A crude rule of thumb states that you need 50,000 words for a novel.  When writers takes up National Novel Writing Month every November (or NaNoWriMo), the premise for the challenge is that if you write 1,000 words daily, at the end of the month you will have 30,000 words, which is enough for a novel’s first draft.  Just think – a novel draft in a month!  I tried it once and got to Day 3.  I do have a friend for whom “Novel #4” is his “NaNoWriMo novel,” so I know from anecdotal evidence that it is doable, but wow, is that a lot of words spewed out onto a page every day for one month straight.

Thanks to NaNoWriMo, 30,000 words has always been a milestone for me.  In my mind, 30,000 words meant significant progress.  It meant my idea had a shot at becoming a reality, it meant moving from the realm of “pipe dream” and into the land of “holy shit, I might just do this.”  It was like the invisible line between wannabe writer and serious writer.

On Saturday, I got there! I submitted my excerpt and did a little happy jig.  And then I rewarded myself by ordering a set of these – what can I say, I love quirky and I love supporting small artists.  I am a firm believer in rewards not just for the big goals, but also for the smaller milestones along the way.  Passion projects are rarely easy, and we should take time to celebrate our successes.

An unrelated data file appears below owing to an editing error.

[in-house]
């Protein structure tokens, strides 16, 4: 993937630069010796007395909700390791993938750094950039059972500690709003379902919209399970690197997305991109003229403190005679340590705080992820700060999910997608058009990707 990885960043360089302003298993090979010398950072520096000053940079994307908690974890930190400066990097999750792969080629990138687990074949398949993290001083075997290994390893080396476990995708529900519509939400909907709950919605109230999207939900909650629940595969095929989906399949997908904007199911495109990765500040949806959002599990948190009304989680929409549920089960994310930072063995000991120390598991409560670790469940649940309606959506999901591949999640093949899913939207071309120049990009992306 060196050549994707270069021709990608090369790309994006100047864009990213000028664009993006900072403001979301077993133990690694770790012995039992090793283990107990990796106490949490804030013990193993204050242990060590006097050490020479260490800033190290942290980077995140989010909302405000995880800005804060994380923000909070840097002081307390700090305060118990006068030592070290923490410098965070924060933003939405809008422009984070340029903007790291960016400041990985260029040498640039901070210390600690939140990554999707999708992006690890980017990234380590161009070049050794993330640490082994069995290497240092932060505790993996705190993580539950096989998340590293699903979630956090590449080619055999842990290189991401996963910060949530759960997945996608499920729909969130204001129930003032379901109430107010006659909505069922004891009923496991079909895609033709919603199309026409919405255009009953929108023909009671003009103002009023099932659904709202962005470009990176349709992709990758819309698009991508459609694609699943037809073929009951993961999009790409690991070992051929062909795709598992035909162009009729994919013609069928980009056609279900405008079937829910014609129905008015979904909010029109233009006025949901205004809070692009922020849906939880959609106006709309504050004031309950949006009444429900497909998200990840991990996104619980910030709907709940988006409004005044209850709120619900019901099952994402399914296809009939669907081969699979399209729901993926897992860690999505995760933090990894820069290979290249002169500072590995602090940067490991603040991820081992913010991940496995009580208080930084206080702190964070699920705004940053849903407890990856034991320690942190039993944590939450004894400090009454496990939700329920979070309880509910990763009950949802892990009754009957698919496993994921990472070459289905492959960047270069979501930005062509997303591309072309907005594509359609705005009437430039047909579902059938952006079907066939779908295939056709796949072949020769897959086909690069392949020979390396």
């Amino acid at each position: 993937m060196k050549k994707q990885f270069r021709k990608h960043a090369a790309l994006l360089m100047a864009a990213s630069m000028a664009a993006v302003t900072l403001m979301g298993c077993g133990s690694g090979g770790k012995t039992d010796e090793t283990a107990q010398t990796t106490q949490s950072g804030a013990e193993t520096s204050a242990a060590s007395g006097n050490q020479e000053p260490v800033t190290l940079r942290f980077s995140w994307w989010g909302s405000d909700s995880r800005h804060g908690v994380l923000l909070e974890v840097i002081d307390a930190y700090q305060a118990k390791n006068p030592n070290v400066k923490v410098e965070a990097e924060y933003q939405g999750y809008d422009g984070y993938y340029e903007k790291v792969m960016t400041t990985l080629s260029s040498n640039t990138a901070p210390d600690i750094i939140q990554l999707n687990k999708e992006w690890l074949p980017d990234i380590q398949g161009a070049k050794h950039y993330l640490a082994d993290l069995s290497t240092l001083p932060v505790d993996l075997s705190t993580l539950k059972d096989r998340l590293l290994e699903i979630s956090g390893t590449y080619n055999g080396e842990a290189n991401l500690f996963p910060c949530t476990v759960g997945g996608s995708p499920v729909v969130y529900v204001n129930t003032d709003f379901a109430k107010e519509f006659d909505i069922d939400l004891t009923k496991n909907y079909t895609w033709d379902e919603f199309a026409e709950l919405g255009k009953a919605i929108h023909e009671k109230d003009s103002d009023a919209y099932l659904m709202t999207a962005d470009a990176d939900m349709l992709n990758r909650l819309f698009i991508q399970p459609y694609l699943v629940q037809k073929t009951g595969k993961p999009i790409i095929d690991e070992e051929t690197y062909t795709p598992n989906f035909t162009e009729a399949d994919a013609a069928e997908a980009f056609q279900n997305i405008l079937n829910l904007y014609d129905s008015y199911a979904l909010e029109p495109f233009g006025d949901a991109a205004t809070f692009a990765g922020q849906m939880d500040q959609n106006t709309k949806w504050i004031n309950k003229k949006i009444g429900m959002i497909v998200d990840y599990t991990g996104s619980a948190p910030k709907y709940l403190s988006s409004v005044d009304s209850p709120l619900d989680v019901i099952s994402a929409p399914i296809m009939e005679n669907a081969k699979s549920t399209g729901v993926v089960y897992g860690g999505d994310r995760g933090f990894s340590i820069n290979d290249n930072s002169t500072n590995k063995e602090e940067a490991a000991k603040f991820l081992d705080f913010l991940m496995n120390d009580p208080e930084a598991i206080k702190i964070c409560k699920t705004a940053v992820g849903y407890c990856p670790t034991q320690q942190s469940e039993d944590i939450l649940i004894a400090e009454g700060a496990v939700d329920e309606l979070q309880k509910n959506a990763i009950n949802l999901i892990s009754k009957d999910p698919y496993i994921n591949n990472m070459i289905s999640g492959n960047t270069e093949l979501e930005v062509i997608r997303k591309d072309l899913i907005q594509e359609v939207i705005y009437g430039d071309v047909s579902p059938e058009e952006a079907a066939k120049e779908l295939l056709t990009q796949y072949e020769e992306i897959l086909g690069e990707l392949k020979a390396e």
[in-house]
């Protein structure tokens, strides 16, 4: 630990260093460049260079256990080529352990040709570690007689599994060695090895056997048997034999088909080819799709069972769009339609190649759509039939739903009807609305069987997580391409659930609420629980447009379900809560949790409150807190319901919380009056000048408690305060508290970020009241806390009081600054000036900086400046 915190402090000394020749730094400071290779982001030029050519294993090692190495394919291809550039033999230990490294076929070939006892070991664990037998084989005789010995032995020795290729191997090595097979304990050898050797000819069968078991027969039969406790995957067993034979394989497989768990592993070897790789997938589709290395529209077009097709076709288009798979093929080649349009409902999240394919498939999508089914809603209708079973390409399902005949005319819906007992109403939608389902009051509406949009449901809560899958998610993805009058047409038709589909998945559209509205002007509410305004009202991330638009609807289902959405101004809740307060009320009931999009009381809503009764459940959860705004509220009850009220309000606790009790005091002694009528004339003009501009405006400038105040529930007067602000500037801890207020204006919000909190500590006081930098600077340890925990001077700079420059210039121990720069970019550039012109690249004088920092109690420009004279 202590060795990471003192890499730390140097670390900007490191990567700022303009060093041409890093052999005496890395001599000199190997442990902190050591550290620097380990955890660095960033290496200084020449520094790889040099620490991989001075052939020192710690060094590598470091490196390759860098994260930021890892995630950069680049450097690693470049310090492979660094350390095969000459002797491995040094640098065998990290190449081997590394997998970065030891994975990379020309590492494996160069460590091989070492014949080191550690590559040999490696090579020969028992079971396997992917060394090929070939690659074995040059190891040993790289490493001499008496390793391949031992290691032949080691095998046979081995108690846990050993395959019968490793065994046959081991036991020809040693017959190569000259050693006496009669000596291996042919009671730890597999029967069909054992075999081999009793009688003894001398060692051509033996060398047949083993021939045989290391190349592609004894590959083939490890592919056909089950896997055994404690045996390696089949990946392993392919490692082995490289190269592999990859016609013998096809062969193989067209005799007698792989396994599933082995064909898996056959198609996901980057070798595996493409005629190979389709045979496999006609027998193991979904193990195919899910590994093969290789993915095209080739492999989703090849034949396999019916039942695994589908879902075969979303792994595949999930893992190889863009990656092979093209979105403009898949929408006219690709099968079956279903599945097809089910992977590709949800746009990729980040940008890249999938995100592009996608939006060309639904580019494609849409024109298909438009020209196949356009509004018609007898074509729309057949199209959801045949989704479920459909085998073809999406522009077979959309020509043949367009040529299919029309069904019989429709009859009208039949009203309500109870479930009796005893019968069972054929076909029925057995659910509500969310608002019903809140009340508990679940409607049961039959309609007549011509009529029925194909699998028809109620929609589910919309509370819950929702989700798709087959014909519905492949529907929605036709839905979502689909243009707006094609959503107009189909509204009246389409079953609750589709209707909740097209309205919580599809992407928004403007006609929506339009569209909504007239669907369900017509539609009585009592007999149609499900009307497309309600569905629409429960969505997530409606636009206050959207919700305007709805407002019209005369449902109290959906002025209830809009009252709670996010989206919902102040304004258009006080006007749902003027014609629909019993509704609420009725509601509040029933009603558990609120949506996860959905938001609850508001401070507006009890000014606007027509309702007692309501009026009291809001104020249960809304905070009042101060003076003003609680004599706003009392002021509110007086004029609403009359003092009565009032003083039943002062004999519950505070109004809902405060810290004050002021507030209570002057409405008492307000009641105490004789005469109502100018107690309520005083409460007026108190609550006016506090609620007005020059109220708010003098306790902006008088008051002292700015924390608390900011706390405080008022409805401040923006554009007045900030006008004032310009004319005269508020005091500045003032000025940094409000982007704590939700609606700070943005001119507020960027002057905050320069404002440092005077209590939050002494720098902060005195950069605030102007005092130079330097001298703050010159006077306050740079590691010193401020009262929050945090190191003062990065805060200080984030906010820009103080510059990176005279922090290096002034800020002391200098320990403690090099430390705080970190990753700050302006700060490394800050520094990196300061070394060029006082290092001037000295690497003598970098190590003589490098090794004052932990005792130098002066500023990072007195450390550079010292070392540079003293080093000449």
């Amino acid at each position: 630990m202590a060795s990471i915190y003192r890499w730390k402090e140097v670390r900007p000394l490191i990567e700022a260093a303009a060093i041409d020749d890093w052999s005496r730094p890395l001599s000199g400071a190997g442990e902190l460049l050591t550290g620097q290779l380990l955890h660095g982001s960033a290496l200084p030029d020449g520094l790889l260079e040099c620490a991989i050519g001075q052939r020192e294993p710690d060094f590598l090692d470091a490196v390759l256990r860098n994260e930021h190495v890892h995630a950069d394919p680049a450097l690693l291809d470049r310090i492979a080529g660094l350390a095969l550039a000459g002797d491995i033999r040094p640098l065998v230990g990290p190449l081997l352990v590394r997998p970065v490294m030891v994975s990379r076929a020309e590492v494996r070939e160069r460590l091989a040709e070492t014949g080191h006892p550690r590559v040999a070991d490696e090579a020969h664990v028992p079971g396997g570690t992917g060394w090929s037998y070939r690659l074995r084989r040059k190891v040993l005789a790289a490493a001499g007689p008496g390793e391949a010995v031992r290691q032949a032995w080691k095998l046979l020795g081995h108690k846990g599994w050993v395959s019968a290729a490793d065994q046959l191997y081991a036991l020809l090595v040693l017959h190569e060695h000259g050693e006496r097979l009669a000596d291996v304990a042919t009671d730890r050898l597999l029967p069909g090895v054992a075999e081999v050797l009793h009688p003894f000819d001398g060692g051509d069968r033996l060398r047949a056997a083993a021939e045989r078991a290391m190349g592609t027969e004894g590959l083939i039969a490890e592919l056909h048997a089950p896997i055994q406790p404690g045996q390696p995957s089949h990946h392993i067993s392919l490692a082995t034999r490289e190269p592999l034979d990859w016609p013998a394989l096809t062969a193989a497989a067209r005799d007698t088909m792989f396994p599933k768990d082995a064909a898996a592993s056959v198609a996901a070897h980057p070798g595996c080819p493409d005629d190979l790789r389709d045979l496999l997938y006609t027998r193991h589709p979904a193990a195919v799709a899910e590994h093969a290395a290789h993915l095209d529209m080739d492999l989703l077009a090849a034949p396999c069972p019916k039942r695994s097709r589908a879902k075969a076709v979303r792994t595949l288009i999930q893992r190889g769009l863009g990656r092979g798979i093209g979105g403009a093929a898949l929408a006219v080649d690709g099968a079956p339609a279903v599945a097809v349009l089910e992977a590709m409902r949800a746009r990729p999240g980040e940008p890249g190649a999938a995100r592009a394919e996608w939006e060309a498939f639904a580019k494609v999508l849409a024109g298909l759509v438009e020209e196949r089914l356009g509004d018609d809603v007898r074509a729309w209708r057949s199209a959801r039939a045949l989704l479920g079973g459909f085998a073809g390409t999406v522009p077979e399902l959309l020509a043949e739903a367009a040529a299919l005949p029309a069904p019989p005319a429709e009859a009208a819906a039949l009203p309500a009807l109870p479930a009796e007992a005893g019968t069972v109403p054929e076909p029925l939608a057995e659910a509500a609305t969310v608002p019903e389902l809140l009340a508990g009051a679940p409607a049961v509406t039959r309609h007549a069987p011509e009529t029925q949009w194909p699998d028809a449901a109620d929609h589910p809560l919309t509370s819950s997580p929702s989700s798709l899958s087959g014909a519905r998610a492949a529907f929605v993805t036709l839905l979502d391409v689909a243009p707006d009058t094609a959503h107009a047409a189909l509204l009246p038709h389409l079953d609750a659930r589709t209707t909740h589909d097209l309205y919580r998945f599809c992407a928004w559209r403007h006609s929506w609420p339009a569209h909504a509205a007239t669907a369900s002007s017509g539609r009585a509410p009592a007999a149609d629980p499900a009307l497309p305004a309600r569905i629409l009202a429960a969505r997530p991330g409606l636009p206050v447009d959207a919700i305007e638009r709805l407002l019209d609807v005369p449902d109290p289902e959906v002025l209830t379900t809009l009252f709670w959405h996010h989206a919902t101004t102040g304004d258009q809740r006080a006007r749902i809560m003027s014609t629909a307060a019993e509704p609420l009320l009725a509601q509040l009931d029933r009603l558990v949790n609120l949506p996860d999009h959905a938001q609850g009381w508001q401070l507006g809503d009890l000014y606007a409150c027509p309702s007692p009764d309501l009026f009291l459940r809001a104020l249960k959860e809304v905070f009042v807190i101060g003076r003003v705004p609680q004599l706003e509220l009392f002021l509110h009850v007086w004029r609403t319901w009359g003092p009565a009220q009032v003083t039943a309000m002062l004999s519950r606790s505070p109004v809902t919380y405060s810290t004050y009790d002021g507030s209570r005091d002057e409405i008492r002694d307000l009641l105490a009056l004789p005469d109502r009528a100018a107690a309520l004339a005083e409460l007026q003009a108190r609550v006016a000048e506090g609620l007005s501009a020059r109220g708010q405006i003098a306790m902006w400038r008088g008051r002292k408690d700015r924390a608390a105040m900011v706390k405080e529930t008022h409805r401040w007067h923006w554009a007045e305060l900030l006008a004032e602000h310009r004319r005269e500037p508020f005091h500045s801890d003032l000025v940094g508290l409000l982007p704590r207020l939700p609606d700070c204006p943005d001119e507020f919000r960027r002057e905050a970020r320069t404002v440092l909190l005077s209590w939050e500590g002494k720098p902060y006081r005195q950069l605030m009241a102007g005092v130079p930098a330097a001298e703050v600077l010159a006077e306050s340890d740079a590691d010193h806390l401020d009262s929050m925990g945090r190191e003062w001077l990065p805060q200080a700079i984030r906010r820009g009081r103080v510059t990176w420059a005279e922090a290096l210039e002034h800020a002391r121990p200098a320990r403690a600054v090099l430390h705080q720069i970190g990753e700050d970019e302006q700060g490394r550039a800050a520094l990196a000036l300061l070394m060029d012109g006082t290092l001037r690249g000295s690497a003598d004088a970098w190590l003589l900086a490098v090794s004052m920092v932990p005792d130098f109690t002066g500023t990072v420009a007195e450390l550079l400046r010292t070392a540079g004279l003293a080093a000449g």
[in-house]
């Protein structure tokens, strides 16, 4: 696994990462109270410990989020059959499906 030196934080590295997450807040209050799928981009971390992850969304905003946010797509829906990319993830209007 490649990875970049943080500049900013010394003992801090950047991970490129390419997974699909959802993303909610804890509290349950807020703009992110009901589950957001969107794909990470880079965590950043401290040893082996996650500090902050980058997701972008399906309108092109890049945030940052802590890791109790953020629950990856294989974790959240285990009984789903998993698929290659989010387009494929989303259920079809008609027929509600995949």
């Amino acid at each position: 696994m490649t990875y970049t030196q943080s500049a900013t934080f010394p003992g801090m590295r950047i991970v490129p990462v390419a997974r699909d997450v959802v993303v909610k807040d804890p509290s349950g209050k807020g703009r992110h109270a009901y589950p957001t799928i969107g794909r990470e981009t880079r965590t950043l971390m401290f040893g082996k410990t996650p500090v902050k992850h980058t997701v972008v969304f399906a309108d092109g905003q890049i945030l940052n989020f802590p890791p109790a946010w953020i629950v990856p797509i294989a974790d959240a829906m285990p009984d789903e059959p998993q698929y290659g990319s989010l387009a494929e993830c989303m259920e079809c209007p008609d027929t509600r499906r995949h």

On a recent post about creating a daily writing habit, my friend Kevin pointed out that I had neglected the most important piece: finishing.  He makes a good point.  As critical as it is to “show up” regularly, these past few months, I feel my writing has improved because I finally began finishing pieces.  With every piece I finished, my skills expanded, which made the next piece easier to finish.  Or I pushed myself to be more ambitious with the next piece, or take greater risks.

I love starting pieces.  The thrill of a new idea, that initial rush of words!  And then I get stuck in the middle, uncertain what comes next and how to pull together all the loose threads.  Sometimes I find myself at a loss for words.  Before I gave myself this time-bound project with a distinct end goal (book finished, by age 30), it was easy to just store the offending piece on my hard drive, figure that someday I would come back to it all, and start something else (or stop writing for 6 months entirely).